Sami again

Kenneth Whistler
Thu, 21 Feb 2002 12:11:05 -0800 (PST)


> >And in addition to the easy (and correct) pronunciation
> >analog in "swami", there is a very widely known language name
> >which also provides a correct analog: "Yahi".
> I have no strong feelings on this topic, but I do think you it's
> important to realize that what linguists think is "very widely
> known" doesn't always match what the rest of us regular folks 
> think. I've never heard of "Yahi," but it apparently is a language
> from a Northern California Native American tribe (that's what I
> gleaned after a quick Google search). I doubt anyone except a
> linguist would think this name is widely known.

O.k., I was making wrong assumptions, I guess.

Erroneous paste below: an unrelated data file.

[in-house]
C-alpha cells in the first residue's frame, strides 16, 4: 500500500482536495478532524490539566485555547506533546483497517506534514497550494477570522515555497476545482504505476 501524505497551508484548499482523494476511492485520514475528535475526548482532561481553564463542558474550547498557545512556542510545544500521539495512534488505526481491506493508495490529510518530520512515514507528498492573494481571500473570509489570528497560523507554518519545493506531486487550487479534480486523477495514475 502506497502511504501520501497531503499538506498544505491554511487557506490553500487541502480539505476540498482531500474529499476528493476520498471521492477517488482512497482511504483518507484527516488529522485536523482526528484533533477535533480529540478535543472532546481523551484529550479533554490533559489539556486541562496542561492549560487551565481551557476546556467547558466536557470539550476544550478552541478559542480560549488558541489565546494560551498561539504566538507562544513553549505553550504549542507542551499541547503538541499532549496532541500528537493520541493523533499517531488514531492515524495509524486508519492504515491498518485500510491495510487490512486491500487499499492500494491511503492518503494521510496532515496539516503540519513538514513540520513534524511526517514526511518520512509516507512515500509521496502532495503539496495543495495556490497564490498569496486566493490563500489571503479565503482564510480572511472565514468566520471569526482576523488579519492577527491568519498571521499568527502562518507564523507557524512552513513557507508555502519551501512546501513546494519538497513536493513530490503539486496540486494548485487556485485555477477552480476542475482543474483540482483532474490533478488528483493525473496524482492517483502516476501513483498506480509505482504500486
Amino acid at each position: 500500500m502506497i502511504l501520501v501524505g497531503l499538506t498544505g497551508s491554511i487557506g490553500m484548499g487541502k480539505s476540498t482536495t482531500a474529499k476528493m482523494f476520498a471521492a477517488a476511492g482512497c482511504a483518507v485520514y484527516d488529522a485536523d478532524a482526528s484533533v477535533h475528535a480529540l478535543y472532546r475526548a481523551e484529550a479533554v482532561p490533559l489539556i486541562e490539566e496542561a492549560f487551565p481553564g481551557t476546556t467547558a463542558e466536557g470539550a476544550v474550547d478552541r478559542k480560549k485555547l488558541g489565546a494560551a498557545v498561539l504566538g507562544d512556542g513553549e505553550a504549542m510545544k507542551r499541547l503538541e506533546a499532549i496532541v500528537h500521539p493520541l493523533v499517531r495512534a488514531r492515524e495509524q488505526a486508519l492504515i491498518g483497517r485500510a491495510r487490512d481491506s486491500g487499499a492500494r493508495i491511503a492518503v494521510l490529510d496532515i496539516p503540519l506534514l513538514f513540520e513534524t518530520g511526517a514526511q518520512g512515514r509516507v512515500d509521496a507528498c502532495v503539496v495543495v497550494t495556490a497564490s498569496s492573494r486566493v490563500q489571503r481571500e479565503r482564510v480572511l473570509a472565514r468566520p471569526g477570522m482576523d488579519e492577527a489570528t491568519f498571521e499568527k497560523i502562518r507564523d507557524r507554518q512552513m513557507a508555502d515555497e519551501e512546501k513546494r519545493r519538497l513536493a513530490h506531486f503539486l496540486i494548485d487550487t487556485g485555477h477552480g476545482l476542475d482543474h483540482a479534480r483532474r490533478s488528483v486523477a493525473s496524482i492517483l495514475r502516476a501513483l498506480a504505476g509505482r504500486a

I assumed nearly everyone had heard of the famous Ishi:

  Ishi in Two Worlds, by Theodora Kroeber
  Ishi: Last of His Tribe, by Theodora Kroeber

both of which pop up easily on an Amazon search for "Ishi".

What many people apparently don't remember is that Ishi's
language and tribe was Yahi. But see also:

  The Last Yahi: A Novel About Ishi, by Lawrence Holcomb

But then maybe as a Californian, the fame of Ishi can be overestimated
for those from the East Coast or other distant lands. ;-)

> Context is important, as are assumptions about what is widely known.

No quarrel there. I was assuming a context where we were talking
about language identity, and then arguing in *that* context,
whether "Sami" or "Saami" was the better English name for the
particular language in question.

Of course, nearly any four-letter word in English, by this time,
can be confused witha four-letter acronym for *something* or other.


> 		-- Sandra